The S&P debt rating downgrade today of Ford and GM’s debt runs deeper than the effect from these companies having to pay higher interest rates on their considerable amount of debt while competing in a low margin business against Asian-based businesses with relatively clean balance sheets. Since the 1950’s automobile companies have barraged the US public with advertising that expressed both direct messages, as well as subliminal ones to sell their cars and trucks. Just watch any major sporting event on TV and you will notice that perhaps half the ads are for cars (the other half is beer). The subliminal messages in these commercials convey lifestyle ideas that suggest that if you buy their cars or trucks, your life will resemble the positive ones portrayed by the actors on TV. If you see a SUV commercial, there may be a young attractive housewife loading her vehicle with leisure items in front of her new mansion. Or similarly, the guy driving the 4-door sedan through the city is the guy that has coworkers kissing up to him in part, because his car is so nice. This commercial subliminally tells us that if we buy that sedan, we’ll be the envy of our co-workers. Or worse yet, consider the Hummer commercial that portrays the guy who, now middle-aged, dreams of winning the soap box derby as a child in a scooter that resembles a GM Hummer while “Happy Jack” by The Who plays in the background?
Well today’s S&P debt downgrade to “JUNK” will be seen by millions of Americans on the evening news and morning drive time shows tomorrow. They will receive the subliminal message from newscasters uttering “General Motors” and “Ford” in the same breath as the word “JUNK.” Not a good subliminal message! This may, in my view, wipe out the subliminal effects of at least 3 years of expensive Super Bowl ads. This is deserved as these companies seemingly got fat on the short term boost of the SUV fad which they promoted to the detriment of the US’ energy position in the world. If these companies had planned ahead, they would have seen this coming as any person of average intelligence could have. Their focus was instead about one quarter ahead.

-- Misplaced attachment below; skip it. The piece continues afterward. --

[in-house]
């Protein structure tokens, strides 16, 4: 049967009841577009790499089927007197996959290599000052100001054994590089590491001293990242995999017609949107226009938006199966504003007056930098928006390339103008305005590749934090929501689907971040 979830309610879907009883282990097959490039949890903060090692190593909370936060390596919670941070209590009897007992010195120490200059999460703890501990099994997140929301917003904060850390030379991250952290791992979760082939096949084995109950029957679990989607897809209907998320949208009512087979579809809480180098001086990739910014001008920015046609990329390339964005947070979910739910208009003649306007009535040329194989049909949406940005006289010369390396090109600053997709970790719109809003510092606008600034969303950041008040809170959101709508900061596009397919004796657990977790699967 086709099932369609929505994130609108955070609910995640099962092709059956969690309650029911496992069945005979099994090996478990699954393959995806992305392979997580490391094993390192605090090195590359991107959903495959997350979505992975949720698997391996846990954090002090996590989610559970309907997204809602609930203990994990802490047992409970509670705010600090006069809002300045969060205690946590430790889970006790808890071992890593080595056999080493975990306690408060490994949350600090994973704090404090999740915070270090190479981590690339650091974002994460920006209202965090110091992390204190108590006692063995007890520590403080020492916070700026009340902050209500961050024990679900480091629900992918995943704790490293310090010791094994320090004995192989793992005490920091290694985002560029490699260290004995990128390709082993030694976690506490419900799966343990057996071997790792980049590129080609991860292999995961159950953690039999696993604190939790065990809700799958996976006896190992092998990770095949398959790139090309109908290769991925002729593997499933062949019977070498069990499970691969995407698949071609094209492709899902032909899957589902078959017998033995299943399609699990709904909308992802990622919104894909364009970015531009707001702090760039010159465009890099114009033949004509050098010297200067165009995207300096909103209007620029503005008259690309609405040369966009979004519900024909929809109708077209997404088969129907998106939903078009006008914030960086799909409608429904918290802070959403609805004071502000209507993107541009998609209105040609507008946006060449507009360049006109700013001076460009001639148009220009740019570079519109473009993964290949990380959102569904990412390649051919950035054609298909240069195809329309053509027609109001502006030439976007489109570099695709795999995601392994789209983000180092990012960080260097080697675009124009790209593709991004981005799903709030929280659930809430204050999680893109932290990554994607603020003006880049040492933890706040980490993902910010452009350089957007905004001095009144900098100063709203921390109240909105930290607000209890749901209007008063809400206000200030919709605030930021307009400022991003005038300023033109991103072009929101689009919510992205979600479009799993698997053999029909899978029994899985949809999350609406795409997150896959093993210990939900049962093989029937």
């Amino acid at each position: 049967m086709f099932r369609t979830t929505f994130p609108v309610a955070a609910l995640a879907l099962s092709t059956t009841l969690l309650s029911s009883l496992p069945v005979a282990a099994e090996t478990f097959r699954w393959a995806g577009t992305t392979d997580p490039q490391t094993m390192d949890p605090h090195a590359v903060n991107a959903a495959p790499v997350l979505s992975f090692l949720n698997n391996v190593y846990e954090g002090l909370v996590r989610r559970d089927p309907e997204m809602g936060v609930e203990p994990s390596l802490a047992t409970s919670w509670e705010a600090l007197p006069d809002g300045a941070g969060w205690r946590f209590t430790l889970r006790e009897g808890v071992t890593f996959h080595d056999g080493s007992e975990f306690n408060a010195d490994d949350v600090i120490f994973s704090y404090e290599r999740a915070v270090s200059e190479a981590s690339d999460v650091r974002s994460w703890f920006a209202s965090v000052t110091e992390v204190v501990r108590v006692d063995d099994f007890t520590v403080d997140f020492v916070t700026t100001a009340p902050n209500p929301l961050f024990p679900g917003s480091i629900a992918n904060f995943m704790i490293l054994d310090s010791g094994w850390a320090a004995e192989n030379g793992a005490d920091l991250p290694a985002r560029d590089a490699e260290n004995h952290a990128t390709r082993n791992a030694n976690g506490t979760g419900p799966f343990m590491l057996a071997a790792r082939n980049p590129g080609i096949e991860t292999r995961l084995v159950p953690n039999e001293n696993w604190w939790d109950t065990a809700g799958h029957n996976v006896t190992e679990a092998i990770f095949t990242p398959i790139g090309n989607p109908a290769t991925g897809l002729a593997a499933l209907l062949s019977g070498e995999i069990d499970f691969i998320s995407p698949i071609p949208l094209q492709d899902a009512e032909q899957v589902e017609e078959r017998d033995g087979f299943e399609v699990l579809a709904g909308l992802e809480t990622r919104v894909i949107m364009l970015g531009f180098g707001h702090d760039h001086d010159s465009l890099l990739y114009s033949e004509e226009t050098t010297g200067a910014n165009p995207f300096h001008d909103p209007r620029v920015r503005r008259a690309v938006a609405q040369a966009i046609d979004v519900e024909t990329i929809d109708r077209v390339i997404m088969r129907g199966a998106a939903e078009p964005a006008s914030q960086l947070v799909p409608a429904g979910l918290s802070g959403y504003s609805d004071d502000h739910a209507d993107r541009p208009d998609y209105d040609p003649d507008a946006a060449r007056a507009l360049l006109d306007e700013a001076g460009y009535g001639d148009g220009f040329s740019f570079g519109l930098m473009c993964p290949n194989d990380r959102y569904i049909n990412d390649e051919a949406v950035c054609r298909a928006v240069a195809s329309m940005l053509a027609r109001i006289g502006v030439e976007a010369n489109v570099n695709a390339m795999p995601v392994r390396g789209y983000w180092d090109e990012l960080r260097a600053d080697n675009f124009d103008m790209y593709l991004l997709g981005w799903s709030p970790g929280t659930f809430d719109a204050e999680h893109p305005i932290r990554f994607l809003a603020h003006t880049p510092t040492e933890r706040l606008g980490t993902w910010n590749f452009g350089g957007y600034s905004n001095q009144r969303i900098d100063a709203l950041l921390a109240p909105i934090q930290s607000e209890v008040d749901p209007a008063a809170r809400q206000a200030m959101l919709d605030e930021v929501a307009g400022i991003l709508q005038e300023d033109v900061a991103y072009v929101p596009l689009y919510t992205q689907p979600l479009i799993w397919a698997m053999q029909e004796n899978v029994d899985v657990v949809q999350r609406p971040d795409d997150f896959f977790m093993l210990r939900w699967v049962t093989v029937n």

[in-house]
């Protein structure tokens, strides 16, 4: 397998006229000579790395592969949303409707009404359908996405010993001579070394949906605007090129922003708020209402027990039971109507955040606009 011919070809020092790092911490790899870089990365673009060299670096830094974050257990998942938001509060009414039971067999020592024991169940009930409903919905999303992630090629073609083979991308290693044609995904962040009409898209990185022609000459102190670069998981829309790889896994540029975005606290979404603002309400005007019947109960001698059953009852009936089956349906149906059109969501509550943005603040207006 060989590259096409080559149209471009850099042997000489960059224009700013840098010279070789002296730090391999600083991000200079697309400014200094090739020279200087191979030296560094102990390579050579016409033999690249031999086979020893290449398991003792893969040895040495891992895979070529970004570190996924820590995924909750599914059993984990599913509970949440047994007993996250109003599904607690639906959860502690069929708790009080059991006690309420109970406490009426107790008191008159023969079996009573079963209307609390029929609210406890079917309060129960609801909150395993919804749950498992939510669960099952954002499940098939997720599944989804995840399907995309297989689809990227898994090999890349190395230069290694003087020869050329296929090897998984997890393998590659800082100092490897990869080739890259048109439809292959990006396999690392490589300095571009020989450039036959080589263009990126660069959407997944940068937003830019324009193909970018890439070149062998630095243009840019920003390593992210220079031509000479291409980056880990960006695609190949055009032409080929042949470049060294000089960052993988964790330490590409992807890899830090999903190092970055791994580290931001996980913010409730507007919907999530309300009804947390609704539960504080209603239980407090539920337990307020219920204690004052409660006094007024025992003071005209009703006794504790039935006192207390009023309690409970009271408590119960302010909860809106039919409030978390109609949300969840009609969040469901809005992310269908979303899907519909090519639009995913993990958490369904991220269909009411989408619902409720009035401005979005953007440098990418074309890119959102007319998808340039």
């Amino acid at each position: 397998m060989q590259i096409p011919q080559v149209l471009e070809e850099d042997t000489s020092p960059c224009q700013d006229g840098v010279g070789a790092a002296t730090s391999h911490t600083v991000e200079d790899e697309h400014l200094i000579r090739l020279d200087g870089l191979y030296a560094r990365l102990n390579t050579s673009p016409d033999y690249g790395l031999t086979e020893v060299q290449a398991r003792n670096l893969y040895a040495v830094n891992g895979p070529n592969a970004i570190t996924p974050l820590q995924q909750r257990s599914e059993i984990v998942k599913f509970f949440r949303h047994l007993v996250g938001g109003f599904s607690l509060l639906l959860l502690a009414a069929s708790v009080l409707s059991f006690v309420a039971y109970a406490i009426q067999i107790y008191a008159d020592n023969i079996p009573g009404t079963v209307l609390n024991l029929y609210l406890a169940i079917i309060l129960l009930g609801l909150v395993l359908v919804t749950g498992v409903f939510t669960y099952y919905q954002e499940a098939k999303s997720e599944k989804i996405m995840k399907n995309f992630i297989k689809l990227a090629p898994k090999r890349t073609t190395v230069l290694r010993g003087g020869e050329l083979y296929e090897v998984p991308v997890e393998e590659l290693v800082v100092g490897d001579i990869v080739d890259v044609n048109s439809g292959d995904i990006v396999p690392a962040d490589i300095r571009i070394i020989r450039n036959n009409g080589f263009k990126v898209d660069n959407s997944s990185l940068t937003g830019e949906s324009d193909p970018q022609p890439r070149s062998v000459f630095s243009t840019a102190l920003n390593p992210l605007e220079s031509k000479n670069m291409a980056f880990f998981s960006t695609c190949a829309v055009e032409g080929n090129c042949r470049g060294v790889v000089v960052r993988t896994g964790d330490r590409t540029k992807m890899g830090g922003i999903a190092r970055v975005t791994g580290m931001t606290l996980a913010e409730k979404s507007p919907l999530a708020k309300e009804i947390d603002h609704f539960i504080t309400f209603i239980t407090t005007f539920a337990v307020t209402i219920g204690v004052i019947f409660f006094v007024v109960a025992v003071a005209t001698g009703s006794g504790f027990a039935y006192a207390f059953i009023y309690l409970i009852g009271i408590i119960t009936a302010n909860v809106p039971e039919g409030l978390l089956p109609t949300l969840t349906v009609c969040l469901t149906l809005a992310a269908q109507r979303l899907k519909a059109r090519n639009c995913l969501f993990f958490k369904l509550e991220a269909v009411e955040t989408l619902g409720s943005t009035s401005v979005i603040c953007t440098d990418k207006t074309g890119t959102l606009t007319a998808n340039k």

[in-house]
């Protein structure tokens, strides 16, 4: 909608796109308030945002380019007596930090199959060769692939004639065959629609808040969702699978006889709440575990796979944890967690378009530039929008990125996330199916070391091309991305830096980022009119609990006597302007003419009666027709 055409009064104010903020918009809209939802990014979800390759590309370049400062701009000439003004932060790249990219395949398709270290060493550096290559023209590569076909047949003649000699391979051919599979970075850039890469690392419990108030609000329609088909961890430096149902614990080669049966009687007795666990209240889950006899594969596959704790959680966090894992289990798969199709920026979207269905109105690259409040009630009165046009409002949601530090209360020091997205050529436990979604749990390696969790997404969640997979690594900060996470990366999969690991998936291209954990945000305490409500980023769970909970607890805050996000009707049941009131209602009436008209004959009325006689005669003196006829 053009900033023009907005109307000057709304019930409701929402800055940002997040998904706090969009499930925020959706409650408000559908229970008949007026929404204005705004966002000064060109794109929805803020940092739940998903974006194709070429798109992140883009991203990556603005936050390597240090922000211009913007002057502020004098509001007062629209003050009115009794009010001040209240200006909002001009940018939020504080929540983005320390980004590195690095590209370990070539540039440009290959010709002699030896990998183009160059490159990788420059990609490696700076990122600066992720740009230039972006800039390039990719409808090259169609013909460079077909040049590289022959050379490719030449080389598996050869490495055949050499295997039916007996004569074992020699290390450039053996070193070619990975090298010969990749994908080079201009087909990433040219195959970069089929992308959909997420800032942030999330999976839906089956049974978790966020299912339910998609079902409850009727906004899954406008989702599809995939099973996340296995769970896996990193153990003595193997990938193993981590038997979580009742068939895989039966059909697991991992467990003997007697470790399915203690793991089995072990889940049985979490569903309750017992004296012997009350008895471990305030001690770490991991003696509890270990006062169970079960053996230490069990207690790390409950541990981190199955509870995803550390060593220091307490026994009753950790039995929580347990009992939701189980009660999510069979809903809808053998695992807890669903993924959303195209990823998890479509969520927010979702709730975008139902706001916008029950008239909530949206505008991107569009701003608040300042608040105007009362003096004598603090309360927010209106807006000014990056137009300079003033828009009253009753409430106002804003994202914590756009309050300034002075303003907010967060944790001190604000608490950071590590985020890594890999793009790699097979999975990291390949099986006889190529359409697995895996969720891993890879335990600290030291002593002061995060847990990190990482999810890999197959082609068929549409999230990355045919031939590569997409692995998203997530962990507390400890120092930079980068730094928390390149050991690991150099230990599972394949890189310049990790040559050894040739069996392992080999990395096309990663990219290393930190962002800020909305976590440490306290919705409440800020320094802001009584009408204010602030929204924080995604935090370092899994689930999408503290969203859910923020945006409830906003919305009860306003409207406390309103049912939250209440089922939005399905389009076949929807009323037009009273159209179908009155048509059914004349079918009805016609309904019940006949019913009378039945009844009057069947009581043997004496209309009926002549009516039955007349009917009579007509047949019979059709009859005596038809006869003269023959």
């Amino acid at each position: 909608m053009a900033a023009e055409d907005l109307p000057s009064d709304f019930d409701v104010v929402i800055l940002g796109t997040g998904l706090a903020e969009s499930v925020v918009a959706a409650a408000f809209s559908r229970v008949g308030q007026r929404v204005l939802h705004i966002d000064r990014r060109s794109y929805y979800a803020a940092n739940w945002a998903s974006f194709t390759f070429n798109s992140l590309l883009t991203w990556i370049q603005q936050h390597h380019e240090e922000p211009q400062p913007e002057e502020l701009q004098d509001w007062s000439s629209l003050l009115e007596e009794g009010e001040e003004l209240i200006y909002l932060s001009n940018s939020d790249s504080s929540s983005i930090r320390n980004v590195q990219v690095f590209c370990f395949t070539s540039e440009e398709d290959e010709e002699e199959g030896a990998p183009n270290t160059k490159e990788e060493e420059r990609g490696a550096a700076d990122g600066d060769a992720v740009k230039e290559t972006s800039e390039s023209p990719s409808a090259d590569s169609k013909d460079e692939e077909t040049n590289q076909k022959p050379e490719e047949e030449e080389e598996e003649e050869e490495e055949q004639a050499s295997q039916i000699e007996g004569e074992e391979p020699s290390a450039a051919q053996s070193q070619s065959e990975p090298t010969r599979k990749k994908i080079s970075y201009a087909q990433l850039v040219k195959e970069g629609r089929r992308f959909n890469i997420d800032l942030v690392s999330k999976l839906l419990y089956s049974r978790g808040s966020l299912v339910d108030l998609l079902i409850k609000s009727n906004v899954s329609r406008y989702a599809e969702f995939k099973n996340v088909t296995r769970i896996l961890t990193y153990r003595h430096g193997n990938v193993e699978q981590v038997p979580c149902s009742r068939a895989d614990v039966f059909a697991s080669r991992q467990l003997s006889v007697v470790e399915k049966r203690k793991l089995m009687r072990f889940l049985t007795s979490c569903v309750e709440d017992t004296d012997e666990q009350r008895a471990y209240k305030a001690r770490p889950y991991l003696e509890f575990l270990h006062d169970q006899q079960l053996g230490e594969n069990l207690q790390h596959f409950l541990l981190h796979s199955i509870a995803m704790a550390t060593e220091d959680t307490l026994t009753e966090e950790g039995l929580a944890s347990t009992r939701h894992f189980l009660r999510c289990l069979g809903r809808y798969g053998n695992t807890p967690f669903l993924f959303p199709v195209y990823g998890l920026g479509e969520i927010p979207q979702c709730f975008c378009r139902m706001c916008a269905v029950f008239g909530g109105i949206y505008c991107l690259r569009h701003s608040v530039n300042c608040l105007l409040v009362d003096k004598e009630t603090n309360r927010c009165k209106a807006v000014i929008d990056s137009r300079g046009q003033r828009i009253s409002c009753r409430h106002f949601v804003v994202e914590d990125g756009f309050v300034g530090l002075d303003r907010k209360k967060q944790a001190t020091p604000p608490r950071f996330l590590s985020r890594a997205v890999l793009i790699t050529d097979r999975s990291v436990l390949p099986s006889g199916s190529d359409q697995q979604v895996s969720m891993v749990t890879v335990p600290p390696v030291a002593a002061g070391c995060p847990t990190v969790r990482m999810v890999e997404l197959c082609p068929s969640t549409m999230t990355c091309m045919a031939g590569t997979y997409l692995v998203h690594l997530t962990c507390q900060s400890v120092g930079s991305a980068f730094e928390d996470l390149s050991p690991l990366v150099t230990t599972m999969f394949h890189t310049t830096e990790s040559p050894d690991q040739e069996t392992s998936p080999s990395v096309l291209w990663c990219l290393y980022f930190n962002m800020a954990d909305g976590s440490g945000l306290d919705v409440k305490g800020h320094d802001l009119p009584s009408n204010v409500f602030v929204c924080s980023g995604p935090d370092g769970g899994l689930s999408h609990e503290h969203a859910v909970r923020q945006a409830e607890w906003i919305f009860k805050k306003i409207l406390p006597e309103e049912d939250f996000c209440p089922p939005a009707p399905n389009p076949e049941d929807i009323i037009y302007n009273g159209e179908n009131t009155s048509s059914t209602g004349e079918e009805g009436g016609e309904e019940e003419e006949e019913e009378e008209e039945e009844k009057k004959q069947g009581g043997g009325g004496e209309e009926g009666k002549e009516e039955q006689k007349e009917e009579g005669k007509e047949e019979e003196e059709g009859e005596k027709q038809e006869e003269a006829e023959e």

This is now occurring in other industries too, and the effects will be similar. If you want some more perspective on the auto sector, see the article, “Nobody Needs a Hummer” which I penned in January of 2004.
Most major indices were little changed today on heavy trading. Today can be characterized as a day of churning. Oil is back over $50/barrel. Gold and silver were up slightly, and the HUI and XAU were down slightly. Bonds continued their rally as the interest rate in the 10-year note was down again. Below is the long-term technical chart with trendlines suggesting that interest rates may be making a higher low.
The market over the last few days could be characterized as wild, as several stocks are whipping around furiously on relatively little news. Typical of this action is the homebuilders and for profit education companies. Here’s a short term daily chart of Career Education (CECO).
Not being in a wave 3, or so it seems, it makes no sense to chase stocks up or down. It’s choppy out there.
Tomorrow is the much watched monthly unemployment report. If bonds continue to rally as they have in recent weeks, speculators will get skeptical about the so called economic recovery and sell stocks. The bond market could probably take a small (emphasis added on small) hit without doing much damage in the financial or housing markets. A good number will boost consumer confidence and help the stock market as long as the bond market does not swoon too badly in a day. So with this in mind, I’m expecting 202,000 new jobs which will be slightly better than expectations, and an unemployment number that remains the same or goes down by a tenth of a percent. The other possibility is that the unemployment numbers will be released followed by a half-hour of market reaction, followed by a revision of the numbers. Does this sound crazy? Where were you on Tuesday?
Have a great evening.
James J. Puplava Financial Sense™ is a Registered Trademark
P. O. Box 503147 San Diego, CA 92150-3147 USA 858.487.3939